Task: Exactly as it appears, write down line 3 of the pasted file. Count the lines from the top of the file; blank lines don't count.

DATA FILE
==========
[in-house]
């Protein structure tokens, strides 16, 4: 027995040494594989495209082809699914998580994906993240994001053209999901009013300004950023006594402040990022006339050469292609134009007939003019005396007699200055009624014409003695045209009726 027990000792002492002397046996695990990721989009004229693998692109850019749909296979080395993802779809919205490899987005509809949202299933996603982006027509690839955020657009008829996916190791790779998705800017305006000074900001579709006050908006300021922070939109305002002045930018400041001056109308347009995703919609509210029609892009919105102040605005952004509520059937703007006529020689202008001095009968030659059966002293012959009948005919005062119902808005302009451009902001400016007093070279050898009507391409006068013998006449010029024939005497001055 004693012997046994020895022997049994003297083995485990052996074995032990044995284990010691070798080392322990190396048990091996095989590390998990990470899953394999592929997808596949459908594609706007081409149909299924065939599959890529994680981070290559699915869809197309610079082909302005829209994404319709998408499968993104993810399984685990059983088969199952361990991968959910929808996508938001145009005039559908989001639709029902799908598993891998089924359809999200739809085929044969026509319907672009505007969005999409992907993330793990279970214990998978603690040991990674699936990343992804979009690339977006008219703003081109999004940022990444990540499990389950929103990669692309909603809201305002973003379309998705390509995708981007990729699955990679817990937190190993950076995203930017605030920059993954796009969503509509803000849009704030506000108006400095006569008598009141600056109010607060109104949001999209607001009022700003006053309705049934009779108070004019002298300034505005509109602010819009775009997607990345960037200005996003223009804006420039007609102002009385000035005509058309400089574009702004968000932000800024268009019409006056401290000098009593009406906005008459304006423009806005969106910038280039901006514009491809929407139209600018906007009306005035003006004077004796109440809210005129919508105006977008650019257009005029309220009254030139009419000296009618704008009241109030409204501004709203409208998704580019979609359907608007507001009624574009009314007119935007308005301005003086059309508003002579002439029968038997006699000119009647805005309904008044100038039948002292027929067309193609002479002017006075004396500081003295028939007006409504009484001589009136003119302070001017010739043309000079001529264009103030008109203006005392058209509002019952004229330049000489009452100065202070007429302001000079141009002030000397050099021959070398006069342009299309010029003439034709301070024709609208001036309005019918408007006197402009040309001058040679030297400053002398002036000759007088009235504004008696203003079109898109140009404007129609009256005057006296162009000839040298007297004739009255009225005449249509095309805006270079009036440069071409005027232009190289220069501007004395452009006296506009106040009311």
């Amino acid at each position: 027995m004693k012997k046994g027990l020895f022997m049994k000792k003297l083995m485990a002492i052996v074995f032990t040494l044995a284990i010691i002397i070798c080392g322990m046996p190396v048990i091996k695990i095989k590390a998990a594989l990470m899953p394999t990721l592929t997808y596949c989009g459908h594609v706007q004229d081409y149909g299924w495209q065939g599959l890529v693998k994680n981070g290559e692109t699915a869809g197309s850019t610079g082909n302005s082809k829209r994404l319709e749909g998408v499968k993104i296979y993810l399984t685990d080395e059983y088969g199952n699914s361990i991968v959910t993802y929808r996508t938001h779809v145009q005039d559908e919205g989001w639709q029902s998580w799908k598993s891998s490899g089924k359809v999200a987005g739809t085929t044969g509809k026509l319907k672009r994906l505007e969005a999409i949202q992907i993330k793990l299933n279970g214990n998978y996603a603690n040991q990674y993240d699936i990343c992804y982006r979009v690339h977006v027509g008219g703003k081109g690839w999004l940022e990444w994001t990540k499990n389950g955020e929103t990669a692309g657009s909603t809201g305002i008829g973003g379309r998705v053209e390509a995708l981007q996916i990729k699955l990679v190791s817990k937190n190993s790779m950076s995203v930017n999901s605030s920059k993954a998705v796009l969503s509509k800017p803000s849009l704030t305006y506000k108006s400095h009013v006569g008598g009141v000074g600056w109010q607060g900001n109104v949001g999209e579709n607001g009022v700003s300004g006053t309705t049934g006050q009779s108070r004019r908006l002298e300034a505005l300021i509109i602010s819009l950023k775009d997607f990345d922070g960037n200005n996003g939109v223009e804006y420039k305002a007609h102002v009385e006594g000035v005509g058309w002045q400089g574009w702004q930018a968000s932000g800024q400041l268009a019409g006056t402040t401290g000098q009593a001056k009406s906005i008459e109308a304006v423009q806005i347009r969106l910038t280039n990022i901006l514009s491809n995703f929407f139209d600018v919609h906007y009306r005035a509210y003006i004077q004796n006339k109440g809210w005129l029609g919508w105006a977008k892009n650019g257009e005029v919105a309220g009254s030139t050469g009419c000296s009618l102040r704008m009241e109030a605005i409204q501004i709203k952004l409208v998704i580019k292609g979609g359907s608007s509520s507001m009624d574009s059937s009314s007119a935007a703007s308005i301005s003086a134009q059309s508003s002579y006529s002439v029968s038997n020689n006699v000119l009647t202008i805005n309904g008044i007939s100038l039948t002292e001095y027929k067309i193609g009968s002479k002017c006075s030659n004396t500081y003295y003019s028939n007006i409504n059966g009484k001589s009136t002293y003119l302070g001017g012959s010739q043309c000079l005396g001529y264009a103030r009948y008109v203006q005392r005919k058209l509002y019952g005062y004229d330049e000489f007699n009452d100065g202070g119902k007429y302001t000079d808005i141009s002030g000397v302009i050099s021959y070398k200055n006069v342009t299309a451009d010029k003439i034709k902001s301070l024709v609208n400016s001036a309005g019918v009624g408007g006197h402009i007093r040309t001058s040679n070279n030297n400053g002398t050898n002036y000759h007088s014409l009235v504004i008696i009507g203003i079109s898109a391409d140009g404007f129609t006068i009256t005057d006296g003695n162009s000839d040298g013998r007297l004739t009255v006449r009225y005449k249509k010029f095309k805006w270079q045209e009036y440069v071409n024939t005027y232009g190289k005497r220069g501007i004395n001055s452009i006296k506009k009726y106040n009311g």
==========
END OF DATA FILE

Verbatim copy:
């Amino acid at each position: 027995m004693k012997k046994g027990l020895f022997m049994k000792k003297l083995m485990a002492i052996v074995f032990t040494l044995a284990i010691i002397i070798c080392g322990m046996p190396v048990i091996k695990i095989k590390a998990a594989l990470m899953p394999t990721l592929t997808y596949c989009g459908h594609v706007q004229d081409y149909g299924w495209q065939g599959l890529v693998k994680n981070g290559e692109t699915a869809g197309s850019t610079g082909n302005s082809k829209r994404l319709e749909g998408v499968k993104i296979y993810l399984t685990d080395e059983y088969g199952n699914s361990i991968v959910t993802y929808r996508t938001h779809v145009q005039d559908e919205g989001w639709q029902s998580w799908k598993s891998s490899g089924k359809v999200a987005g739809t085929t044969g509809k026509l319907k672009r994906l505007e969005a999409i949202q992907i993330k793990l299933n279970g214990n998978y996603a603690n040991q990674y993240d699936i990343c992804y982006r979009v690339h977006v027509g008219g703003k081109g690839w999004l940022e990444w994001t990540k499990n389950g955020e929103t990669a692309g657009s909603t809201g305002i008829g973003g379309r998705v053209e390509a995708l981007q996916i990729k699955l990679v190791s817990k937190n190993s790779m950076s995203v930017n999901s605030s920059k993954a998705v796009l969503s509509k800017p803000s849009l704030t305006y506000k108006s400095h009013v006569g008598g009141v000074g600056w109010q607060g900001n109104v949001g999209e579709n607001g009022v700003s300004g006053t309705t049934g006050q009779s108070r004019r908006l002298e300034a505005l300021i509109i602010s819009l950023k775009d997607f990345d922070g960037n200005n996003g939109v223009e804006y420039k305002a007609h102002v009385e006594g000035v005509g058309w002045q400089g574009w702004q930018a968000s932000g800024q400041l268009a019409g006056t402040t401290g000098q009593a001056k009406s906005i008459e109308a304006v423009q806005i347009r969106l910038t280039n990022i901006l514009s491809n995703f929407f139209d600018v919609h906007y009306r005035a509210y003006i004077q004796n006339k109440g809210w005129l029609g919508w105006a977008k892009n650019g257009e005029v919105a309220g009254s030139t050469g009419c000296s009618l102040r704008m009241e109030a605005i409204q501004i709203k952004l409208v998704i580019k292609g979609g359907s608007s509520s507001m009624d574009s059937s009314s007119a935007a703007s308005i301005s003086a134009q059309s508003s002579y006529s002439v029968s038997n020689n006699v000119l009647t202008i805005n309904g008044i007939s100038l039948t002292e001095y027929k067309i193609g009968s002479k002017c006075s030659n004396t500081y003295y003019s028939n007006i409504n059966g009484k001589s009136t002293y003119l302070g001017g012959s010739q043309c000079l005396g001529y264009a103030r009948y008109v203006q005392r005919k058209l509002y019952g005062y004229d330049e000489f007699n009452d100065g202070g119902k007429y302001t000079d808005i141009s002030g000397v302009i050099s021959y070398k200055n006069v342009t299309a451009d010029k003439i034709k902001s301070l024709v609208n400016s001036a309005g019918v009624g408007g006197h402009i007093r040309t001058s040679n070279n030297n400053g002398t050898n002036y000759h007088s014409l009235v504004i008696i009507g203003i079109s898109a391409d140009g404007f129609t006068i009256t005057d006296g003695n162009s000839d040298g013998r007297l004739t009255v006449r009225y005449k249509k010029f095309k805006w270079q045209e009036y440069v071409n024939t005027y232009g190289k005497r220069g501007i004395n001055s452009i006296k506009k009726y106040n009311g």